4 things I don’t say to my children and why I think you should avoid them too

luluspov - parenting
Luluspov – Parenting with grace

Parenting with Grace is challenging me daily to be more conscious of what I say to my children to make sure that what I say does not wound or influence the way they view themselves and the world. One of my main love languages is words of affirmations, I know how words affect my world, one of the gifts of kindness I prayerfully give to my little blessings is speaking gently with them.

Some of the things I don’t say to them are and 4 things I say instead:

1. “Stop crying, you’ll be fine”

Instead, I gently ask questions that allow them to share their emotions and validate their feelings. Asking questions shows kids that you are concerned about their well-being, it also aids in their ability to communicate, express themselves, and solve problems. I find that it helps me know how to help them

2. “You never listen to me”

I have also come to realize that my little blessings tend to have very selective listening skills, what I say sometimes goes in one ear and out on the other as soon as I am done so that challenges to change the way I communicate with them. Instead of telling them that they don’t listen and keep on repeating myself, I empower them when I communicate by providing information, educating them, for example, my son has a tendency of jumping up on the couches, chairs, almost everything that is meant for sitting, so I remind him “Owe couches are meant to be used for sitting.” I find that this approach gives mama peace of mind.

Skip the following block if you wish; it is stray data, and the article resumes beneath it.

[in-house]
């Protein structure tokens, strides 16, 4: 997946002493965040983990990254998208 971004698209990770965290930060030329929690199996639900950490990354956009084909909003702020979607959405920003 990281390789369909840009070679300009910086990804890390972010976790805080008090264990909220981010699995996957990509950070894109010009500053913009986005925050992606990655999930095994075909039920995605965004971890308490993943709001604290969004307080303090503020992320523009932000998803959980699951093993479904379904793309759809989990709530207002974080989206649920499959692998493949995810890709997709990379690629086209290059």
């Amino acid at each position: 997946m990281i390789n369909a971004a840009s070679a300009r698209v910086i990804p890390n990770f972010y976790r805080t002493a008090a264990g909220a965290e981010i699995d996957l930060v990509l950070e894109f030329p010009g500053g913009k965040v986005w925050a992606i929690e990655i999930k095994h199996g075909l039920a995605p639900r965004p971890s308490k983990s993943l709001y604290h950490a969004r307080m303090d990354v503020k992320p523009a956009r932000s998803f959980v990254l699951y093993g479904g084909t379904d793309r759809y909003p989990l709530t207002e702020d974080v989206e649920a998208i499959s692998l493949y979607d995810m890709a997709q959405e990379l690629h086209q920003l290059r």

I also give them choices and explain my expectations.

3. “I’m disappointed in you”

I am a firm believer of the notion that a careful choice of words can either strengthen or weaken family relations, therefore I make an effort to avoid using the word ‘disappointed’ to strengthen my relationships with my children.

It is important to maintain our composure as parents and resist the desire to blame our children for our feelings. Instead of reacting irrationally in response to anything your child does or says, “I don’t like it when you do that,” and explain why.

4. “Big girls/boys don’t do that”
“Big girls/boys don’t cry or don’t get scared”
“Don’t be a baby”
“Be a big boy or girl”

These may seem harmless, however, I feel they are dismissive and may make a child feel as though they are not intelligent, it invalidates and their feelings are not respected. I believe regardless of a child’s age, all children do feel terrified and they can cry just like we adults do.

Is there anything you feel should never be said to children? Or do you feel something on this list is okay to say to children? Leave a comment down below

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